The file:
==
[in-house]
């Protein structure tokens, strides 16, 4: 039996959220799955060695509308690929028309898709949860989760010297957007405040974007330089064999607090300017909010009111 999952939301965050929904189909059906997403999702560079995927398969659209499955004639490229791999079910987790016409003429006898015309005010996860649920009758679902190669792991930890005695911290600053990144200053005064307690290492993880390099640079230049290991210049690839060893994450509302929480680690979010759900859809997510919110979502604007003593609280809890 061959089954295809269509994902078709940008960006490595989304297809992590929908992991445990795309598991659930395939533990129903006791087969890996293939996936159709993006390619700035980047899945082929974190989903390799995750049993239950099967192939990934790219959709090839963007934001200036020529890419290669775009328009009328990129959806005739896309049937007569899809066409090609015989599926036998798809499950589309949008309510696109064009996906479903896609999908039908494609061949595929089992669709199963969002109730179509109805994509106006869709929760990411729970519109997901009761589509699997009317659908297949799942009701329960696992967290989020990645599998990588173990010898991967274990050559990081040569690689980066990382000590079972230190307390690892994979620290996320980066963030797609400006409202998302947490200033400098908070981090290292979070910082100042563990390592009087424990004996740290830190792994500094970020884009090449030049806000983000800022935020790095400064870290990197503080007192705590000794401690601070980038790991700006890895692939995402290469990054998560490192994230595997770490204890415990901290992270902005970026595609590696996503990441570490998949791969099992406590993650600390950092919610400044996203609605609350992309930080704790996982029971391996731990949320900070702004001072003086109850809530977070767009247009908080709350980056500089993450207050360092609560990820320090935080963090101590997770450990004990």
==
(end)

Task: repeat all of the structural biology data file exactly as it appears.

[in-house]
């Protein structure tokens, strides 16, 4: 039996959220799955060695509308690929028309898709949860989760010297957007405040974007330089064999607090300017909010009111 999952939301965050929904189909059906997403999702560079995927398969659209499955004639490229791999079910987790016409003429006898015309005010996860649920009758679902190669792991930890005695911290600053990144200053005064307690290492993880390099640079230049290991210049690839060893994450509302929480680690979010759900859809997510919110979502604007003593609280809890 061959089954295809269509994902078709940008960006490595989304297809992590929908992991445990795309598991659930395939533990129903006791087969890996293939996936159709993006390619700035980047899945082929974190989903390799995750049993239950099967192939990934790219959709090839963007934001200036020529890419290669775009328009009328990129959806005739896309049937007569899809066409090609015989599926036998798809499950589309949008309510696109064009996906479903896609999908039908494609061949595929089992669709199963969002109730179509109805994509106006869709929760990411729970519109997901009761589509699997009317659908297949799942009701329960696992967290989020990645599998990588173990010898991967274990050559990081040569690689980066990382000590079972230190307390690892994979620290996320980066963030797609400006409202998302947490200033400098908070981090290292979070910082100042563990390592009087424990004996740290830190792994500094970020884009090449030049806000983000800022935020790095400064870290990197503080007192705590000794401690601070980038790991700006890895692939995402290469990054998560490192994230595997770490204890415990901290992270902005970026595609590696996503990441570490998949791969099992406590993650600390950092919610400044996203609605609350992309930080704790996982029971391996731990949320900070702004001072003086109850809530977070767009247009908080709350980056500089993450207050360092609560990820320090935080963090101590997770450990004990």